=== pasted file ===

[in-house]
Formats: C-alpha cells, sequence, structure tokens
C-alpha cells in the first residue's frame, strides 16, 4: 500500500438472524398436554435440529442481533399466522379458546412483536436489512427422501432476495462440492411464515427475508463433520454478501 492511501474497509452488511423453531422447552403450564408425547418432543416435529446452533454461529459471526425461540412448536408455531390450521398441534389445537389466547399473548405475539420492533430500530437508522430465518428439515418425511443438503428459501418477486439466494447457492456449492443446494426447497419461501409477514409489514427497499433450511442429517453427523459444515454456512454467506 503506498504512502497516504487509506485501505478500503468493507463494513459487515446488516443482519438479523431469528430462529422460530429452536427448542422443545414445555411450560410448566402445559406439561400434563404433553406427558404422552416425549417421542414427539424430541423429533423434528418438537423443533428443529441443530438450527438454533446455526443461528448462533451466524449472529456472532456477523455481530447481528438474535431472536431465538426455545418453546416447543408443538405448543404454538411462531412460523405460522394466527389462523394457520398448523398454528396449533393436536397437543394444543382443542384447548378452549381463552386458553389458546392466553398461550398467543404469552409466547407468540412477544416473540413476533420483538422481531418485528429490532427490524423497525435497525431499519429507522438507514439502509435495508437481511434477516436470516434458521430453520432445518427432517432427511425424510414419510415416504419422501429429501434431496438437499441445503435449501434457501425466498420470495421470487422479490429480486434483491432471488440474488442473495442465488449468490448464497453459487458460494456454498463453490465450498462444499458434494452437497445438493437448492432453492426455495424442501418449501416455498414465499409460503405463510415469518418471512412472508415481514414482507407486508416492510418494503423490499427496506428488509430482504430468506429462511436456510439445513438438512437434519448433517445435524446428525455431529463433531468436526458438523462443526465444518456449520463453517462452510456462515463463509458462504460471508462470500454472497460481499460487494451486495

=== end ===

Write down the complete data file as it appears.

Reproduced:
[in-house]
Formats: C-alpha cells, sequence, structure tokens
C-alpha cells in the first residue's frame, strides 16, 4: 500500500438472524398436554435440529442481533399466522379458546412483536436489512427422501432476495462440492411464515427475508463433520454478501 492511501474497509452488511423453531422447552403450564408425547418432543416435529446452533454461529459471526425461540412448536408455531390450521398441534389445537389466547399473548405475539420492533430500530437508522430465518428439515418425511443438503428459501418477486439466494447457492456449492443446494426447497419461501409477514409489514427497499433450511442429517453427523459444515454456512454467506 503506498504512502497516504487509506485501505478500503468493507463494513459487515446488516443482519438479523431469528430462529422460530429452536427448542422443545414445555411450560410448566402445559406439561400434563404433553406427558404422552416425549417421542414427539424430541423429533423434528418438537423443533428443529441443530438450527438454533446455526443461528448462533451466524449472529456472532456477523455481530447481528438474535431472536431465538426455545418453546416447543408443538405448543404454538411462531412460523405460522394466527389462523394457520398448523398454528396449533393436536397437543394444543382443542384447548378452549381463552386458553389458546392466553398461550398467543404469552409466547407468540412477544416473540413476533420483538422481531418485528429490532427490524423497525435497525431499519429507522438507514439502509435495508437481511434477516436470516434458521430453520432445518427432517432427511425424510414419510415416504419422501429429501434431496438437499441445503435449501434457501425466498420470495421470487422479490429480486434483491432471488440474488442473495442465488449468490448464497453459487458460494456454498463453490465450498462444499458434494452437497445438493437448492432453492426455495424442501418449501416455498414465499409460503405463510415469518418471512412472508415481514414482507407486508416492510418494503423490499427496506428488509430482504430468506429462511436456510439445513438438512437434519448433517445435524446428525455431529463433531468436526458438523462443526465444518456449520463453517462452510456462515463463509458462504460471508462470500454472497460481499460487494451486495